I am working with a large dataset (~5GB) stored in a Google BigQuery database. My goal is to create a web app which works a little bit like an Excel spreadsheet where users start off by seeing the full dataset (or at least they think they do - the first 10,000 rows should suffice). They then would go on to apply a number of different filters to the dataset to reduce it to a manageable size (100-1000 rows) and continue by clicking on any one of those rows which opens a detailed view.

Here's the problem: Google BigQuery charges me based on data filtered, not on data returned. So the cost of querying the entire database with a really complex filter is equal to the cost of just querying a single row (which would be necessary for the detail view).

How should I go about minimising the number of queries?

So far I've come up with the following: Store all the data displayed in the web app on my application server (i.e. the 10,000 rows addressed above) and then service the detail view requests from that data.

Is there a better solution for this?

  • 2
    Have you considered NOT using BigQuery for processing such a small dataset? If you can pre-filter and index the data, you might be able to perform further queries outside of the original database.
    – amon
    Oct 20, 2021 at 18:11
  • @amon using BigQuery is a requirement I cannot change
    – Moritz_st
    Oct 20, 2021 at 18:12
  • if they start with the large dataset, why do you need to hit bigquery again to filter what you already have?
    – Ewan
    Oct 20, 2021 at 18:16
  • @Ewan You mean storing all the data in the application server? That would sort of defeat the purpose of having a database entirely
    – Moritz_st
    Oct 20, 2021 at 18:23
  • 6
    If BigQuery ($$$) is "a requirement that you cannot change," then I would not go out of my way to minimize costs if doing so would compromise the application. However, I would also freely discuss the issue with your manager and with others who represent the parties who are paying those invoices. There is always a balance between "desiring to save money, of course," and "the costs of doing business." Oct 20, 2021 at 20:09

2 Answers 2


Seems to me like for this kind of application, rather than pretending to the user that you are showing them all the data, you could instead show them a pre-selected random sample of the data to "assist with query design"

Google charge by "data scanned", so if you can reduce the size of this sample dataset to say 10Mb you can do 100,000 queries before you hit the 1TB free limit.

Once the user is happy with their query they can then click a button to run it against the real dataset. Maybe put in some UI annoyances to discourage users using that as standard.

  • 2
    Echoing my comment above: "Google's fees are a cost of doing business." Obviously we always want to reduce costs whenever we can, but the OP's situation might be one where (s)he needs to seek external guidance from financial stakeholders. How much cost are they willing to accept? How much do they care about what the costs are? They may not care at all ... and there's only one way to find out. "Never 'assume' ..." Oct 20, 2021 at 20:11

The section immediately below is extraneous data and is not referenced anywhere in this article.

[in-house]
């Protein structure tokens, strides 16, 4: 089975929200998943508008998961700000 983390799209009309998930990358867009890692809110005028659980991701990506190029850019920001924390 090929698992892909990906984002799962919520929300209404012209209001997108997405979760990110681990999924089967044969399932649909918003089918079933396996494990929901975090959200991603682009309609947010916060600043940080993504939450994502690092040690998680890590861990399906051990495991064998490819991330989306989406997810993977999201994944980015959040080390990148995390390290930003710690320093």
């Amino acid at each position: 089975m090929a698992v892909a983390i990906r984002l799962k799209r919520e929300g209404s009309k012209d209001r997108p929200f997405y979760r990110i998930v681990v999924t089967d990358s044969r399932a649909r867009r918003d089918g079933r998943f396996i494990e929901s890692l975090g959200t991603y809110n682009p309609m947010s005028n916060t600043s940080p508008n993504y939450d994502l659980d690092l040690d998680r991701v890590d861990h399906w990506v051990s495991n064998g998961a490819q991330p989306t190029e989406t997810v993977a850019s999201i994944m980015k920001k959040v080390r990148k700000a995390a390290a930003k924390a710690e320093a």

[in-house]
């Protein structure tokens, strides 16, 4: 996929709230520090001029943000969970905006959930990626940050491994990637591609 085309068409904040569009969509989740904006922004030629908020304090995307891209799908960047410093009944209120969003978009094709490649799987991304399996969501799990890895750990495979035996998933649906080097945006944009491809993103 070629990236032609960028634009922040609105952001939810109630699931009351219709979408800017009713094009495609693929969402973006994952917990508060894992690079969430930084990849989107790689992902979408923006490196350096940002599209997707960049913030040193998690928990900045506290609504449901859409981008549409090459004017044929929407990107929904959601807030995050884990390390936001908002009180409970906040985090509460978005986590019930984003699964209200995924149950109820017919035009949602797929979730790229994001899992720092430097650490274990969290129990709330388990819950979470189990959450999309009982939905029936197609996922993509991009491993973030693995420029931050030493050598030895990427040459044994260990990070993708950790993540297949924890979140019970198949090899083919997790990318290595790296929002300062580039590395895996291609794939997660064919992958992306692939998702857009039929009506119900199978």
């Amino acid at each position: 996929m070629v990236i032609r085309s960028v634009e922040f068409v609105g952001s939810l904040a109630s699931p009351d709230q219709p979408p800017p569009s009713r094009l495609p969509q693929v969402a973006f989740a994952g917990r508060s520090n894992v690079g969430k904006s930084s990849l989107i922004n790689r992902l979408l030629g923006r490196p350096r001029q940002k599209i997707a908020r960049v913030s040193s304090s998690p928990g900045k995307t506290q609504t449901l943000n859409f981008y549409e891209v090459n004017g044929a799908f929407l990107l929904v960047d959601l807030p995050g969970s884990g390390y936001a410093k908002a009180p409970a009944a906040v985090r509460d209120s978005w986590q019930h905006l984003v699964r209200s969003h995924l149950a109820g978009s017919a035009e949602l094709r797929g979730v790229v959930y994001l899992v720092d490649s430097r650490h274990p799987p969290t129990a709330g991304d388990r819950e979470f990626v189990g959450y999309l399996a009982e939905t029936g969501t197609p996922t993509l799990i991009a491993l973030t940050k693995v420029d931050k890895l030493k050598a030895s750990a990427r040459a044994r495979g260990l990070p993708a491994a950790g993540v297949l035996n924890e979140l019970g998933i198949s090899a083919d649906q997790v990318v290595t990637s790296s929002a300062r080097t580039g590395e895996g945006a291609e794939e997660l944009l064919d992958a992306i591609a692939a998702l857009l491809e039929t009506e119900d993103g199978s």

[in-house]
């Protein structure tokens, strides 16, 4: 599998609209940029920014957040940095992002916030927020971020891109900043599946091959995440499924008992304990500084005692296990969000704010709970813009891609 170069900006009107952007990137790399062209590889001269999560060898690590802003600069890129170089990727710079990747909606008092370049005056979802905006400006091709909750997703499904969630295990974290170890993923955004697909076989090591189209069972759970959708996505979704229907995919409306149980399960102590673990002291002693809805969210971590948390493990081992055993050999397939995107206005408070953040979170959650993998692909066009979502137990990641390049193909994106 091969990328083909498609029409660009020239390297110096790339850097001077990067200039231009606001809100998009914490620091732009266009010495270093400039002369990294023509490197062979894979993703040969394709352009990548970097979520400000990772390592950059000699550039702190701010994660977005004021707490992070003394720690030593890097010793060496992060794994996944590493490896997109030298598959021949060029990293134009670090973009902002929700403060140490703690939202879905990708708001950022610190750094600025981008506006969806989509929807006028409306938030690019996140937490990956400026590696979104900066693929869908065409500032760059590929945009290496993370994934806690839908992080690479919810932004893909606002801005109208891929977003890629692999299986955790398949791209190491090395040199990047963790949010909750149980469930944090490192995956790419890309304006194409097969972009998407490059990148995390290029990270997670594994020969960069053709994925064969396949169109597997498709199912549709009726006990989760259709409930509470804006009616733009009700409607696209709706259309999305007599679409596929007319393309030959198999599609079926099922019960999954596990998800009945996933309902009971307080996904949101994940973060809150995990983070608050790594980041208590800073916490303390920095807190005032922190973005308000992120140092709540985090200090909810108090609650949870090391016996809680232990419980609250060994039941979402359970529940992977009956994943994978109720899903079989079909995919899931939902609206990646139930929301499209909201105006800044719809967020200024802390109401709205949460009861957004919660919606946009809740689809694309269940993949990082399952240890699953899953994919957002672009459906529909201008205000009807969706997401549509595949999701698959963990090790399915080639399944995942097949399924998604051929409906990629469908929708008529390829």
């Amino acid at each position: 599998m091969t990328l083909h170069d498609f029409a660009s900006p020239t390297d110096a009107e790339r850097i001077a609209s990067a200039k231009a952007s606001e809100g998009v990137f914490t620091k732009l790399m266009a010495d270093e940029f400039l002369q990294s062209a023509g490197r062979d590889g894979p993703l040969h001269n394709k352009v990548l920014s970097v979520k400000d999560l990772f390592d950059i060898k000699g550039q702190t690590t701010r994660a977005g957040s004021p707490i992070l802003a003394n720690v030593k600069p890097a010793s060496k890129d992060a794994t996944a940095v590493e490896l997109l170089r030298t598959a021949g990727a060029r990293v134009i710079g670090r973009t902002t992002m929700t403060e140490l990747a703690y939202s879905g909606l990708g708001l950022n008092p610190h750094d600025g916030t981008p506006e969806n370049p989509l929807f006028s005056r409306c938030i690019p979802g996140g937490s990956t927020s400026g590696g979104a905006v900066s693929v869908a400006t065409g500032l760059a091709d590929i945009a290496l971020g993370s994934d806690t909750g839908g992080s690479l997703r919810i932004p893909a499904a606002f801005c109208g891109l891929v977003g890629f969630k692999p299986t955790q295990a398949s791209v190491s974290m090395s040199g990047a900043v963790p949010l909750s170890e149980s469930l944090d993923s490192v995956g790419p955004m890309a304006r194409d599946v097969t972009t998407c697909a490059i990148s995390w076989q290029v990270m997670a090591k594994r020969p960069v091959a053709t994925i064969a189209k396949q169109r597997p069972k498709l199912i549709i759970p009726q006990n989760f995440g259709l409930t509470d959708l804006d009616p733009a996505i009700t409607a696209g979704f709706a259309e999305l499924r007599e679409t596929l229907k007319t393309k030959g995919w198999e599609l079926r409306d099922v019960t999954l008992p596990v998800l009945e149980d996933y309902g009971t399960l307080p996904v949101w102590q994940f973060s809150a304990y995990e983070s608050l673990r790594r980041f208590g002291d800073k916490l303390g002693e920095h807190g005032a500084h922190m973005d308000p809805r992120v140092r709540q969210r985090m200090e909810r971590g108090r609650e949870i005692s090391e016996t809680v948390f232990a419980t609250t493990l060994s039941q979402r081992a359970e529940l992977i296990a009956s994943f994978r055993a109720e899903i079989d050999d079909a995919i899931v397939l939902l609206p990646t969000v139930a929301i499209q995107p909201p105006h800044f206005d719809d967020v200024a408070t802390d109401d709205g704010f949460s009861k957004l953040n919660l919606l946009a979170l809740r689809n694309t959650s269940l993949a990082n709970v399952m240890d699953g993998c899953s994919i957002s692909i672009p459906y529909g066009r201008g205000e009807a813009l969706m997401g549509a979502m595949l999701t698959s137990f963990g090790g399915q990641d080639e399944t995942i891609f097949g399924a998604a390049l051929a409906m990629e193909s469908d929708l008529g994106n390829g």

• I guess this is an optimisation. The user can't tell the difference and your costs come down a hundred fold. It doesnt really matter whether you are passing on the costs or not. its either cheaper for your customer or more profits for you
    – Ewan
    Oct 21, 2021 at 16:29

First of all, you should look into sharding, clustering, or partitioning the data. All of these techniques can reduce query costs.

Sharding splits data across multiple tables. Typically, you split by some large grouping value and put that in the table name. So “sales” becomes “sales_midwest”, “sales_northeast”, etc. Then you either make your query smart enough to pick the right shard or use wildcard tables and the _table_suffix pseudo column.

Clustering is similar indices on a traditional relational database. You specify columns that are likely to be useful in queries.

Partitioning specifies either an integer or date column. Behind the scenes, BigQuery stores each partition in a different table. If the where clause references the partition column, then BigQuery only scans the relevant partitions. That means you only get billed for those partitions.

Depending on the nature of your data, one or more of these techniques could help.

Otherwise, BigQuery lets you save the results of one query into a destination table. You just set the destination table using whichever SDK or API you are using.

You can also set the destination table to automatically expire after a set amount of time. That requires a separate API call to BigQuery before you submit the actual query job. This step would add noticeable lag to an interactive system. Alternatively, you can add a background process to clean up the result tables.

All of this adds considerable complexity. Before implementing any of it, you should estimate how many queries you actually expect. Compute the cost of running the full table scan on every one of those. I’d expect the number will either be so low that you can confidently ignore the costs or high enough that you can have a meaningful conversation comparing development cost to BigQuery cost.

Another technique is to consider the columns you use. BigQuery charges based on columns used by the query. Do you need all columns all the time? You could potentially slash the cost considerably by limiting the columns. Obviously, you still must allow access to everything. If every user needs every column all the time then this won’t work. I can imagine at least a few users might prefer working with fewer columns until they have the final results. As with any other idea, the savings may or may not be worth the effort.

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